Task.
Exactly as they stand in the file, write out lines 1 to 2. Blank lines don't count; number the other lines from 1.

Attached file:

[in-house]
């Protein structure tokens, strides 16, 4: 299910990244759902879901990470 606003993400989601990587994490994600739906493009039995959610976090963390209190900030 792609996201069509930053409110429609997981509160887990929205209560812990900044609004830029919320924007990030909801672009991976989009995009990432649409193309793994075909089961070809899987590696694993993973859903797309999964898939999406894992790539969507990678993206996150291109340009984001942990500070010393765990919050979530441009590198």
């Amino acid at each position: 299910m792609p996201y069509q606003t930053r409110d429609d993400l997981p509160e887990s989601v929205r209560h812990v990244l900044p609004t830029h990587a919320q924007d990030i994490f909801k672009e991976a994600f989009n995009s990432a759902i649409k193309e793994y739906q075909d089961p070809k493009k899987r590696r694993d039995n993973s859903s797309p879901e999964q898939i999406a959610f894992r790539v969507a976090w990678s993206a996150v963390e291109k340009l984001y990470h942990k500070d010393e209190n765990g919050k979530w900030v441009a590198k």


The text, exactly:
[in-house]
């Protein structure tokens, strides 16, 4: 299910990244759902879901990470 606003993400989601990587994490994600739906493009039995959610976090963390209190900030 792609996201069509930053409110429609997981509160887990929205209560812990900044609004830029919320924007990030909801672009991976989009995009990432649409193309793994075909089961070809899987590696694993993973859903797309999964898939999406894992790539969507990678993206996150291109340009984001942990500070010393765990919050979530441009590198």